Cloud Nothings: Cargo, London: 10/05/12

Cloud Nothings: Cargo, London: 10/05/12

Cloud Nothings at Cargo

Cloud Nothings’s Attack On Memory is one of my most played releases of 2012 so far.  Though offering nothing new in their sound as such, the album is a triumph in its ability to breathe life into the lifeless.  Distorted guitars coupled with tight hooks may be chic once again, but whilst it’s difficult to get excited about some of their peers’s pure pastiche, Cloud Nothings have succeeded in creating something worthy of its forebears.


Now identifiable as a four piece band and not just Dylan Baldi’s solo project, the set list consisted of the eight tracks from Attack On Memory and nothing else.  Shortly after taking to the stage, smiles beaming and with Joe Boyer sharing his supply of beer cans with a willing crowd (and later bananas from TJ Duke too).  The atmosphere was surprisingly subdued as the band opened with their devilishly catchy Stay Useless, and it wasn’t until the frantic verse of Fall In that the inevitable pit opened up.  By the time they started playing Separation, it was all out frenzy.  Not even Baldi spitting his gum crowdwards could detract from the energy.


The enthusiasm with which they played was evident as Joe managed to break a string not long before Jayson Gerycz pierced the skin of his snare.  A relaxed pause followed as the band replaced their instruments with those borrowed from underwhelming support act Virginia Wing as though this were business as usual.  Though their songs possess a timeless, anthemic quality that could see huge future commercial success if they chose to follow that path, it’s moments like these that remind you they are four men scraping by in venues which can’t even engineer their sound properly.


It was a far from a flawless performance, the overblown Wasted Days which just about justifies its nine minute run time on record dragged like a Mars Volta show over the fifteen or so minutes they stretched out the breakdown.  However, even when combined with Jayson’s struggles to keep up with his own fills, the roughness around the edges somehow just made it all the more endearing.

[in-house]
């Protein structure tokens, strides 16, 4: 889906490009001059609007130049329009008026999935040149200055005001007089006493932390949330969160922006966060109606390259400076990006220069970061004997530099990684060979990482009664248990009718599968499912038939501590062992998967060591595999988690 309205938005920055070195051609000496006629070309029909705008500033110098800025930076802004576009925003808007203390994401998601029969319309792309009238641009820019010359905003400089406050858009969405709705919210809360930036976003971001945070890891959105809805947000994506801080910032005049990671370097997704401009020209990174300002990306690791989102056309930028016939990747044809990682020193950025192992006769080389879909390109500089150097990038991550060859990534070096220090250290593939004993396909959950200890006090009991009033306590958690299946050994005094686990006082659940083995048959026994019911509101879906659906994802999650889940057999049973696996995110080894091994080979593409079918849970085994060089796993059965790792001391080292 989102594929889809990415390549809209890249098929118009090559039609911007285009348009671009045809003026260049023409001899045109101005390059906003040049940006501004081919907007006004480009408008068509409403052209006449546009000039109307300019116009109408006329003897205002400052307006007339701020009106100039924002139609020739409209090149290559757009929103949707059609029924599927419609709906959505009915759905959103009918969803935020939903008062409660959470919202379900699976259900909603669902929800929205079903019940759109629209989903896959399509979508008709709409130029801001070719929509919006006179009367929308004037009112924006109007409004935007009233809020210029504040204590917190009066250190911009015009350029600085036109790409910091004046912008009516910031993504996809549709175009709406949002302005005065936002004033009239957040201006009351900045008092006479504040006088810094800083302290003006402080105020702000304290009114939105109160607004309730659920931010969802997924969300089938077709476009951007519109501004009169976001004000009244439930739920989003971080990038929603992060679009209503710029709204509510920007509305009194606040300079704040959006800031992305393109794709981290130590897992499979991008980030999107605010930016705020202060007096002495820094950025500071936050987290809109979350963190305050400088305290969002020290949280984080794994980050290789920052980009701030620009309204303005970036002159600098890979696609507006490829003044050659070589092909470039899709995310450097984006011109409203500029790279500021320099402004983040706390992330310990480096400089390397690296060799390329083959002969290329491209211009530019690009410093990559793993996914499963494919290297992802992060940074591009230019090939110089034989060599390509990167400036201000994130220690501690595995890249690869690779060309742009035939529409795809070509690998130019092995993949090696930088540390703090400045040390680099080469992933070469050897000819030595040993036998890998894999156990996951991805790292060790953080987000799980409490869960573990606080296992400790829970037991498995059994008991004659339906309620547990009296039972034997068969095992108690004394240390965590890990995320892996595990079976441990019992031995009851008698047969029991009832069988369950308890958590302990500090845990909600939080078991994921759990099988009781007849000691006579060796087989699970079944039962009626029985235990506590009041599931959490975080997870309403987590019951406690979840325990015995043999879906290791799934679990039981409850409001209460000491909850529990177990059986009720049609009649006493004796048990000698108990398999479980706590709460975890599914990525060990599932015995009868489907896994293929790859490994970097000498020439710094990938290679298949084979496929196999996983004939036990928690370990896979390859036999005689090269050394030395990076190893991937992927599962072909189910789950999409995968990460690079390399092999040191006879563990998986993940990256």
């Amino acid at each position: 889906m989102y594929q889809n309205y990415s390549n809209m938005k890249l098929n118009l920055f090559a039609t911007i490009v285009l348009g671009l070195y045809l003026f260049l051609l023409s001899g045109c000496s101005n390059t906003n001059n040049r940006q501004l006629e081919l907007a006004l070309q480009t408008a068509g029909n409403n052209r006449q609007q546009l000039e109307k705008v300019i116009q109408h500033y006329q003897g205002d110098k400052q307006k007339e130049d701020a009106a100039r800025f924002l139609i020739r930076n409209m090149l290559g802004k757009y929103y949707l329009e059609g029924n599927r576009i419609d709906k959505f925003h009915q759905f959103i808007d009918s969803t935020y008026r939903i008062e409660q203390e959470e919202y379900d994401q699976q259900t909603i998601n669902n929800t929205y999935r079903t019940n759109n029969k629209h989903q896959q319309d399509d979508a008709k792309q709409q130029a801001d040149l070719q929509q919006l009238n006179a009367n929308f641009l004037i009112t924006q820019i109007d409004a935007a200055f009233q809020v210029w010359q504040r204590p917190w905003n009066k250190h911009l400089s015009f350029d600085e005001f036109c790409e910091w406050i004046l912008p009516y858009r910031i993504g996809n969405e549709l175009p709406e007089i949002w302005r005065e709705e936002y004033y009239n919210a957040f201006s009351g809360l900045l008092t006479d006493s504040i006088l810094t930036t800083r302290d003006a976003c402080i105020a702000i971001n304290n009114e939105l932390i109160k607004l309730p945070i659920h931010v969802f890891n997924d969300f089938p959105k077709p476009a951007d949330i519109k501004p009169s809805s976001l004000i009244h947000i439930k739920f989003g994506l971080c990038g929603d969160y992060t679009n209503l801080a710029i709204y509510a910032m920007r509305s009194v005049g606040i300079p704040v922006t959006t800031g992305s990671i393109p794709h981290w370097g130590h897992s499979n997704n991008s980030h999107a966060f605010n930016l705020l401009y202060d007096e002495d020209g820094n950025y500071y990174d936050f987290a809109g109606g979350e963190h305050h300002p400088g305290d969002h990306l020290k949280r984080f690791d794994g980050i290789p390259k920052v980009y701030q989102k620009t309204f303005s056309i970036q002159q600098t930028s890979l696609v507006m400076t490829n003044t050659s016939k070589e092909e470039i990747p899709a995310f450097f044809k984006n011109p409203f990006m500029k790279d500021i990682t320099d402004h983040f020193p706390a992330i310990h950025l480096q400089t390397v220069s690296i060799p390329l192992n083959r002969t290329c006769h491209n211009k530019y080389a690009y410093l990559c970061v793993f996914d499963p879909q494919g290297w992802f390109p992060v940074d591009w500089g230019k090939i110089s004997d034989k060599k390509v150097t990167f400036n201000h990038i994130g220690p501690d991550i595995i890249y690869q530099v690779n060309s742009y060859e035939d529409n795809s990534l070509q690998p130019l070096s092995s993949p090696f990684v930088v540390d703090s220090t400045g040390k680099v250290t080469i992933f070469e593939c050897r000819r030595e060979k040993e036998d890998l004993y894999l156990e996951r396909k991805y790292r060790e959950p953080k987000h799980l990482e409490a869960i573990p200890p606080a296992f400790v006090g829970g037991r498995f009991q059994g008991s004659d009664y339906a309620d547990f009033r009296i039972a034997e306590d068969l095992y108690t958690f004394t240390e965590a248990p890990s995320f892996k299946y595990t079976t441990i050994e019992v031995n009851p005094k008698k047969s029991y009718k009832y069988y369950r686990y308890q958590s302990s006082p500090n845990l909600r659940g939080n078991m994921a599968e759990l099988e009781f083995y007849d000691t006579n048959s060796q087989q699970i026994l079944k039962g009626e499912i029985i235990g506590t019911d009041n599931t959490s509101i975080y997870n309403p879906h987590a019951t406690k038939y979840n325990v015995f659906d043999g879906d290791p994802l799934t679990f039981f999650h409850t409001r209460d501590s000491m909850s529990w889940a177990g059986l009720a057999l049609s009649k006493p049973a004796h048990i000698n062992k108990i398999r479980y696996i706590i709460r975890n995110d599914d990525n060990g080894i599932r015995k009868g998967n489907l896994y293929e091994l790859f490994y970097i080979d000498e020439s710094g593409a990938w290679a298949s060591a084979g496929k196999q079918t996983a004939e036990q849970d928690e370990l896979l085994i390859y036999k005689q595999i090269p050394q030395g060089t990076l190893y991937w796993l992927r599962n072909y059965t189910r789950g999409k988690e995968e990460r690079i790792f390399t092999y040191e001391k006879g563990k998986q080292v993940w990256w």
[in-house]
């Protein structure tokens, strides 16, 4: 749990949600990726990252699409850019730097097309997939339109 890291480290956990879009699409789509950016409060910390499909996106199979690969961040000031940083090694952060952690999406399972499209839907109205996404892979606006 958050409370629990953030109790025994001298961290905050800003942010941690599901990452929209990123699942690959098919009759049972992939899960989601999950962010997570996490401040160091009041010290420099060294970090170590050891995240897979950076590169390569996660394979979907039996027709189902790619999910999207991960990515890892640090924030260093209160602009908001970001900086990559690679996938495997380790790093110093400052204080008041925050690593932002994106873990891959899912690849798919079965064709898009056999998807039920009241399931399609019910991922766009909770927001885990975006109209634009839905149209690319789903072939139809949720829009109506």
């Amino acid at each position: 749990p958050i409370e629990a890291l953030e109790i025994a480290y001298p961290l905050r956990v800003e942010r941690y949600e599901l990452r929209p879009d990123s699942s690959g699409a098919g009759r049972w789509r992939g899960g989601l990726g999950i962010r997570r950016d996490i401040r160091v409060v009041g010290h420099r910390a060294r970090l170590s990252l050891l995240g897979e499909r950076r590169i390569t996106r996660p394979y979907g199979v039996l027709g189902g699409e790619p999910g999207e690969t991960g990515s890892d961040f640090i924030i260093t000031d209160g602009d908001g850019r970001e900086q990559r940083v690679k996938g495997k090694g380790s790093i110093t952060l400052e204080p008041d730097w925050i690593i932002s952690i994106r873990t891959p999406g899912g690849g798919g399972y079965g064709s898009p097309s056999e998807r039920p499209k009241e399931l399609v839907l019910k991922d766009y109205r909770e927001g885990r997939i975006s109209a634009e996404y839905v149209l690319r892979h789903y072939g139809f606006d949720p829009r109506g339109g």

The technical problems came to a head when half way through Our Plans, the electrics on the lights and PA cut out, leaving a darkened venue, no vocals, but somehow with the amplifiers still powered.  It was as though the spirit of Attack On Memory producer Steve Albini himself had coursed through the venue, returning the sound to its core, uncoloured components as the band valiantly continued in their semi-acoustic setup.  I just wish he’d left the microphones on.  Undeterred by this turn of events, the band not only played to the end of the song, they played through a semi-instrumental rendition of No Future/No Past with the crowd helping fill the gaps wherever they knew the lyrics.  A valiant effort that somehow added to the event on the whole, showing a unified determination of the four to get their message across at all possible costs, regardless of any problems that stood in their way.

  1. After enjoying the ups and downs of last night’s show I was looking forward to reading some reviews. This however, reads like a sixth form English essay. I’m sure you’re not a completely charisma-less individual, but it’s a shame your writing belies that.

  2. When I saw a reply to this article I was looking forward to reading some constructive comments.But John’s comment that this review was akin to reading a ‘sixth form English essay’, shorn of examples or evidence to back it up but topped with a character assumption based upon it, really dissapointed me!?


  3. Wow, you really reversed that one on me Bill. I can see why you’re a well respected writer.

  4. Disappointed I didn’t know CN were playing at Cargo, I’ve been impressed with what I’ve heard this year (it’s the first time I’ve come across them) and would have gone. Shame they broke the place. I’ve seen a mate’s band play there and it’s a decent enough venue for bands with big underground followings.

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God is in the TV is an online music and culture fanzine founded in Cardiff by the editor Bill Cummings in 2003. GIITTV Bill has developed the site with the aid of a team of sub-editors and writers from across Britain, covering a wide range of music from unsigned and independent artists to major releases.